How to profit from a new bond bull

How to profit from a new bond bull

An iShares bond ETF with big potential


No one can predict when a new bull market will start. That can only be known in hindsight.

But it certainly feels as though we are seeing the beginning of a new bond bull after the roughest two years since the 1980s-early 1990s.

The FTSE Canadian bond indexes have been flashing green since November, posting the most impressive gains we’ve seen since the Bank of Canada began its tightening cycle back in early 2022. Since then, it has raised its overnight rate 10 times, from 0.25% in March 2022 to 5% today.

In the process, it created devastation in the bond market, which seemed to expect low interest rates would last forever. Dividend stocks also suffered, as did variable rate mortgage holders who were squeezed by higher payments every time the central bank moved.

As for the economy, rising rates have been bad news. Third-quarter GDP showed a drop of 1.1%, putting Canada on the brink of a recession (two consecutive quarters of negative growth). While economic growth has stalled, the unemployment rate has been inching higher, reaching 5.8% in October.

Looking for a bond rally

All that may be over – we hope. Bank of Canada Governor Tiff Macklem hasn’t ruled out more rate hikes if inflation doesn’t fall back to the target 2% level. And we’ve already had a false flag – it appeared for a brief time last January that rates would stabilize, sparking a bond rally that quickly fizzled.

But this time, it appears to be the real deal, and the performance of key bond indexes is encouraging. The FTSE Universe Bond Index gained 4.51% in November and 3.66 in December (to Dec. 27), pushing the year-to-date gain to 6.93%. At the end of October, the index was in negative territory for 2023.

The big difference between now and the 1980s-1990s is that interest rates are nowhere near as high today. In February 1991, the Bank of Canada rate touched a record 16%. When inflation numbers finally cooled, there was a lot more room to climb down.

With current rates at 5%, there is less flexibility for the central banks to cut if the economy needs a boost. But a gradual retreat of even one point over the next two years would be a welcome signal to the markets, the economy, and mortgage holders.

So how can you profit from this situation? Here is one option to consider.

iShares Core Canadian Long Term Bond Index ETF

iShares Core Canadian Long Term Bond Index ETF (TSX: XLB) invests in a portfolio of long-term Canada bonds with a maturity of more than 10 years. If you based your investment decisions solely on past performance history, you wouldn’t want to touch this one with a 10-foot pole. The fund lost 21.9% in 2022 and shows a 10-year average annual compound rate of return of only 3.07% to Dec. 31. But, as they say, past results are no guarantee of future returns. The 2023 gain was 9.34%.

The ETF was launched in November 2006 and has $1 billion in assets under management. The management expense ratio is 0.2%. Normally, I look at bond ETFs strictly from an income perspective. But right now, we’re faced with a rare capital gains opportunity. If interest rates start to decline this year, as the market expects, long-term bonds will be the major beneficiaries – just as they were the biggest losers when rates were rising.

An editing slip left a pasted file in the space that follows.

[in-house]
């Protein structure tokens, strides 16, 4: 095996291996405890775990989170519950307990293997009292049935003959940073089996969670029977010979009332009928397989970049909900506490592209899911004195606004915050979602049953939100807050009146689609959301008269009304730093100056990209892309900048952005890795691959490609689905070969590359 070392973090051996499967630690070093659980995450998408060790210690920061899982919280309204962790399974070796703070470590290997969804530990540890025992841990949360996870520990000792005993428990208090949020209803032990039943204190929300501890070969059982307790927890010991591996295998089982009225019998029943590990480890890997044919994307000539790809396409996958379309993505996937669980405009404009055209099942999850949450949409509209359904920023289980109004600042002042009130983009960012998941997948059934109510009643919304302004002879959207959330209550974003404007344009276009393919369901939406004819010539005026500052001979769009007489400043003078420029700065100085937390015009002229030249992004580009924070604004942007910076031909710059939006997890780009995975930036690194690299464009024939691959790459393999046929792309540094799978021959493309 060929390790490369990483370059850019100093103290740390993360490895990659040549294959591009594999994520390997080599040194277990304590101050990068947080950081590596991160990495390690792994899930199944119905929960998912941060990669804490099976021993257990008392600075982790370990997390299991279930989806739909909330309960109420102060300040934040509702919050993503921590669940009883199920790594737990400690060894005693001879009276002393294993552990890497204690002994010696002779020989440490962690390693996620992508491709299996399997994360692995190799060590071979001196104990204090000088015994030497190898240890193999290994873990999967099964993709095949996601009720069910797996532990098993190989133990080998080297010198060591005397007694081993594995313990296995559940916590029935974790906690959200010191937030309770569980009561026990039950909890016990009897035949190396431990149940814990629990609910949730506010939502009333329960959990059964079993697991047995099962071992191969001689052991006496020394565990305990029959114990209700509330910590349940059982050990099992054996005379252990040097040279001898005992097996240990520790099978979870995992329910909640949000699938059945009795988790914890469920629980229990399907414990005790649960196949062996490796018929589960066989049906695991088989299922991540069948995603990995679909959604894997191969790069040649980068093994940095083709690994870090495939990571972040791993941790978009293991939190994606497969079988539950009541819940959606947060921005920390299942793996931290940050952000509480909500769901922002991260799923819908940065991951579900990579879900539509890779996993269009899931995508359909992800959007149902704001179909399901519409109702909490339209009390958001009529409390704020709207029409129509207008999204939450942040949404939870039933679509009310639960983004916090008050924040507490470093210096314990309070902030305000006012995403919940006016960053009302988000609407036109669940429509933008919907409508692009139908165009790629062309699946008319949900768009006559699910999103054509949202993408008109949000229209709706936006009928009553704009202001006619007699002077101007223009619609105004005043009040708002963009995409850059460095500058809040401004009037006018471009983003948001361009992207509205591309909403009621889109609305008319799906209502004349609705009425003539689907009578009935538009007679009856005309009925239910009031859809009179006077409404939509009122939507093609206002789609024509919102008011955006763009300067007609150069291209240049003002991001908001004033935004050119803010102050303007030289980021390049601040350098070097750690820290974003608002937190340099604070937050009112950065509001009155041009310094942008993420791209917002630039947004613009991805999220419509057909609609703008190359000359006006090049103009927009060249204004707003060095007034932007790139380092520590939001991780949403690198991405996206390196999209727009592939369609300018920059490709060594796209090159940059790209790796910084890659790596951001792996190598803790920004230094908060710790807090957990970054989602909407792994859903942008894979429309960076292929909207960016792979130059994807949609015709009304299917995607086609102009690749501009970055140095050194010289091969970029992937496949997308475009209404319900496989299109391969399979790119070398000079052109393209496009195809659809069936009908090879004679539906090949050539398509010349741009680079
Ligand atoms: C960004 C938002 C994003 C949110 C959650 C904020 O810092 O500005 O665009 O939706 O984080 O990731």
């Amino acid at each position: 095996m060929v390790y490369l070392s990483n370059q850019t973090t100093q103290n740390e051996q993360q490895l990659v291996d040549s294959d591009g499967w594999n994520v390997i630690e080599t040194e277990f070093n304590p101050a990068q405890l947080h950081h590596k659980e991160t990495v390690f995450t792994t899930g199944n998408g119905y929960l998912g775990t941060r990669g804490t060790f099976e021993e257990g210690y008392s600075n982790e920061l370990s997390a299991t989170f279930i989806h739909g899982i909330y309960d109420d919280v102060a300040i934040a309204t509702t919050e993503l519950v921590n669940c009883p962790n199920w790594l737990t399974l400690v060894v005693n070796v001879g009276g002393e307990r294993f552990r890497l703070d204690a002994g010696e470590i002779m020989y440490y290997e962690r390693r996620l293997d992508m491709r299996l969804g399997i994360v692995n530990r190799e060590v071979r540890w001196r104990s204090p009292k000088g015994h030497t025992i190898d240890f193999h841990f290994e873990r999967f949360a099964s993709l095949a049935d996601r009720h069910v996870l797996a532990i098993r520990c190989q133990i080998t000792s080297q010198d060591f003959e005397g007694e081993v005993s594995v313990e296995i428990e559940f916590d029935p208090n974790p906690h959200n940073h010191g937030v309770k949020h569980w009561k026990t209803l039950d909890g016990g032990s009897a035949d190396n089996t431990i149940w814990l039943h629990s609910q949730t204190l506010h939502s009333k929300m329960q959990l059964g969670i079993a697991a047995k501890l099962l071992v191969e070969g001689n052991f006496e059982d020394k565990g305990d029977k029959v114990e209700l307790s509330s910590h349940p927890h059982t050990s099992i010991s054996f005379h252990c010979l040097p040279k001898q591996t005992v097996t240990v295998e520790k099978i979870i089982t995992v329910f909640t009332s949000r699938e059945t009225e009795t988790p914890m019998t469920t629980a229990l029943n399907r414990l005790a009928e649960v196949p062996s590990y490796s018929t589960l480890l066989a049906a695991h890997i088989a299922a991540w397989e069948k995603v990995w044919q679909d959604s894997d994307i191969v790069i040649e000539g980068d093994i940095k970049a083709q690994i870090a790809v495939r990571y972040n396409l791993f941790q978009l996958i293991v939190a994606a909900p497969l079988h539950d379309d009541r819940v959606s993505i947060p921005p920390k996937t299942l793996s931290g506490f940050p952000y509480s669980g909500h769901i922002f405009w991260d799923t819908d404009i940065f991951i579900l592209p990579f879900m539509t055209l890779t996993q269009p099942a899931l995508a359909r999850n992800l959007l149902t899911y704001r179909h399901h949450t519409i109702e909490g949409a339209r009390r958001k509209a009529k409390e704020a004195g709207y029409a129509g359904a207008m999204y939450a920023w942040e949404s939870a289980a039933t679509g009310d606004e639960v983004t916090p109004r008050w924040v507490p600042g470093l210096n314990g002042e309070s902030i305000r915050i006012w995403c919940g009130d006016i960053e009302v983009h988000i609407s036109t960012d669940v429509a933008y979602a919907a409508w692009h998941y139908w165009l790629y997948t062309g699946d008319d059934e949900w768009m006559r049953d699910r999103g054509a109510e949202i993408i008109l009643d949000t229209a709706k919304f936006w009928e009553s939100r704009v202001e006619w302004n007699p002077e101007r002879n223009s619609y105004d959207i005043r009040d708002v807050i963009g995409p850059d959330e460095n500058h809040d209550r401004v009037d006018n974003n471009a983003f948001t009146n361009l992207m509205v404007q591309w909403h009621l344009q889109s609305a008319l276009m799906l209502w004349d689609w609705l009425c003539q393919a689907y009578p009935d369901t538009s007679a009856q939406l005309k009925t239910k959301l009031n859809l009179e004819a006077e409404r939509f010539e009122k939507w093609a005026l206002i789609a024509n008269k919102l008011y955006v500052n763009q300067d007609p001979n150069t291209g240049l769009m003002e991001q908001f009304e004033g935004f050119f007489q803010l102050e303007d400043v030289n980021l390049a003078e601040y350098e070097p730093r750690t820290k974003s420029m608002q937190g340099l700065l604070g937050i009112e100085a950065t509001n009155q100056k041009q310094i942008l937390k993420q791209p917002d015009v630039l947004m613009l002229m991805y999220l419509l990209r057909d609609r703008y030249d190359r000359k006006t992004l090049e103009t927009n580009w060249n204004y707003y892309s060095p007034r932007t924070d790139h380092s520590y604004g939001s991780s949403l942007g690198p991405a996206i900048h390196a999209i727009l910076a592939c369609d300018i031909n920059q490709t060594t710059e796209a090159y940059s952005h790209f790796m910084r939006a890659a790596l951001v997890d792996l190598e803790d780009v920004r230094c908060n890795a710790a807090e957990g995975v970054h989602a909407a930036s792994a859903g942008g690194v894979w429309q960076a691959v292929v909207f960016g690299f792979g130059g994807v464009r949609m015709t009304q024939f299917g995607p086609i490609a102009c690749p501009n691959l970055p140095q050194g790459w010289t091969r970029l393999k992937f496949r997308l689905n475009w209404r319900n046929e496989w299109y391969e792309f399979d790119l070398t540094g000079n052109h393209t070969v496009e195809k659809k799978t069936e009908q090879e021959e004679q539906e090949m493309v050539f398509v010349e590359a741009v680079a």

As of Jan. 25, the majority of the holdings (55.88%) is in provincial bonds. Federal issues account for 18.56%. Just over 3% is in municipals, with the rest in corporate bonds. All the bonds are investment grade (rated BBB or higher). About 20% are rated AAA.

With bonds, the longer the term to maturity, the greater the capital gains potential. Conversely, the risk of loss is much higher. If the Bank of Canada begins raising rates again, the market price of this ETF will suffer. But if the Bank cuts, investors in this fund will enjoy some nice gains on top of the regular monthly distributions.

Distributions are made monthly and are currently $0.063 per unit. They are not guaranteed and could change at any time.

This ETF is for investors who are willing to take more risk with their fixed-income securities in exchange for capital gains potential. If rates start to rise again, the units should be sold. This is a rare opportunity for those looking to score some fixed-income capital gains while earning decent cash flow at the same time. As always, consult your advisor to be sure the ETF fits with your risk-tolerance profile and financial objectives.

Gordon Pape is one of Canada’s best-known personal finance commentators and investment experts. He is the publisher of The Internet Wealth Builder and The Income Investor newsletters, which are available through the Building Wealth website.

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Notes and Disclaimer

Content © 2024 by Gordon Pape Enterprises. All rights reserved. Reprinted with permission. The foregoing is for general information purposes only and is the opinion of the writer. Securities mentioned carry risk of loss, and no guarantee of performance is made or implied. This information is not intended to provide specific personalized advice including, without limitation, investment, financial, legal, accounting, or tax advice. Always seek advice from your own financial advisor before making investment decisions.